History of BatteryPosted by Sibasish Ghosh on 24/2/2012 & Updated on 7/9/2018
History of BatteryIn the year of 1936 during the middle of summer, an ancient tomb was discovered during construction of a new railway line near Bagdad city in Iraq. The relics found in that tomb were about 2000 years old. Among these relics, there were some clay jars sealed at the top with the pitch. An iron rod, surrounded by a cylindrical tube made of a wrapped copper sheet was projected out from this sealed top. When discoverers filled these pots with an acidic liquid, they found a potential difference of around 2 volts between the iron and copper. These clay jars were suspected to be 2000-year-old battery cells. They named the pot as Parthian battery.
In 1786, Luigi Galvani, an Italian anatomist, and physiologist got surprised to see that when he touched dead frog legs with two different metals, the muscles of the legs contracted. He could not understand the actual reason otherwise he would have been known as the first inventor of the battery cell. He thought that the reaction might be due to a property of the tissues. After that, Alessandro Volta realized the same phenomenon on cardboard soaked in salt water instead of frog legs. He sandwiched a copper disc and a zinc disc with a piece of cardboard soaked in salt water in between them and found a potential difference between the copper and zinc. After that in 1800, he developed the first Voltaic pile (battery) constructed of alternating copper and zinc discs with pieces of cardboard soaked in brine between them. This system could produce a measurable current. We consider Alessandro Volta's Voltaic pile as the first "wet battery cell". Thus, the history of battery began.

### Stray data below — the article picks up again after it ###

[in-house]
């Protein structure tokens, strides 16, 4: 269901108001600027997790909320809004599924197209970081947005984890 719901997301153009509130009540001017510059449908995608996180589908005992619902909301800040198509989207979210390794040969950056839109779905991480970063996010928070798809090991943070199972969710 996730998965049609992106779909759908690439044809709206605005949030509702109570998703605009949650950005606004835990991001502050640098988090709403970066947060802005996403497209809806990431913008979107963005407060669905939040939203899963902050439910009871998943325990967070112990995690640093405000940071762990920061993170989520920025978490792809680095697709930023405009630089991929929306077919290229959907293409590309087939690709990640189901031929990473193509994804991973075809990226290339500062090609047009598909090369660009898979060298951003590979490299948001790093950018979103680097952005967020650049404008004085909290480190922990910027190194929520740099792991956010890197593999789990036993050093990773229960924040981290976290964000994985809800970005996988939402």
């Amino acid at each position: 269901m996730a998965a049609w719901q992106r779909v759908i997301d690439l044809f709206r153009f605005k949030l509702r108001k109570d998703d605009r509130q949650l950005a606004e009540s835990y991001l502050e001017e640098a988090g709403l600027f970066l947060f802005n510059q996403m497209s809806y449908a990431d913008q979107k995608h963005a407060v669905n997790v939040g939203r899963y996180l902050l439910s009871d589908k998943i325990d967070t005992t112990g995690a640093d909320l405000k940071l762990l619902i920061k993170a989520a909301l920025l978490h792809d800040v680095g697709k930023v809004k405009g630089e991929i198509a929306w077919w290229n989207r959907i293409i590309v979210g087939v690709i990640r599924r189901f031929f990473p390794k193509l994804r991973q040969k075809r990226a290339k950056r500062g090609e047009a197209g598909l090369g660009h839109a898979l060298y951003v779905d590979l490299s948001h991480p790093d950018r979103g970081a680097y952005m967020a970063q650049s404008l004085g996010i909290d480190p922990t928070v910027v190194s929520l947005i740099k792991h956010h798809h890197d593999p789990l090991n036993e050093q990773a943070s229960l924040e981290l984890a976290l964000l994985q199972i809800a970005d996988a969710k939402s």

The main problem with the Voltaic pile was that it could not deliver current for a long time. A British inventor John F. Daniell solved this problem in 1836. He invented a more developed version of the battery cell which is known as the Daniell cell. John F. Daniell immersed one zinc rod in zinc sulfate in one container, and one copper rod in copper (II) sulfate in another container. A U shaped salt bridge bridges the solutions of these two containers. A Daniell cell could produce 1.1 volts, and this type of battery lasted much longer than the Voltaic pile. In 1839, Sir William Robert Grove, a discoverer, and the man of science designed the fuel cell. He mixed hydrogen and oxygen within an electrolyte solution and created electricity and water. The fuel cell did not deliver enough power, but it is helpful. Bunsen (1842) and Grove (1839) created enhancements to battery that used liquid electrodes to supply electricity.
In the year 1859, Gaston Plante; first developed the lead-acid battery cell. The lead-acid battery was the first form of rechargeable secondary battery. The lead-acid battery is still in use for many industrial purposes. It is still the most popular to be used as a car battery. In 1866, a French engineer, Georges Leclanche, developed a new kind of battery. It was a carbon-zinc wet cell battery known as the Leclanche cell. Crushed manganese dioxide mixed with a few carbons forms the positive electrode and a zinc rod forms as the negative electrode. He used an ammonium chloride solution as a liquid electrolyte. After some years, Georges Leclanche himself improved his design by replacing liquid ammonium chloride solution with ammonium chloride. Hence, he invented the first dry cell. In 1901, Thomas Alva Edison discovered the alkaline accumulator. Thomas Edison's primary battery had iron as the anode material (-) and nickel oxide as the cathode material (+). The above content is just one portion of the endless history of the battery.
Step by Step Development in History of Batteries
|Luigi Galvani||Italy||1786||Animal Electricity|
|Alessandro Volta||Italy||1800||Voltaic Pile|
|John F. Daniell||Britain||1836||Daniell Cell|
|Sir William Robert Grove||Britain||1839||Fuel Cell|
|Robert Bunsen||German||1842||used liquid electrodes to supply electricity|
|Gaston Plante||France||1859||Lead Acid Battery|
|Georges Leclanche||France||1866||Leclanche Cell|
|Thomas Alva Edison||United States||1901||Alkaline Accumulator|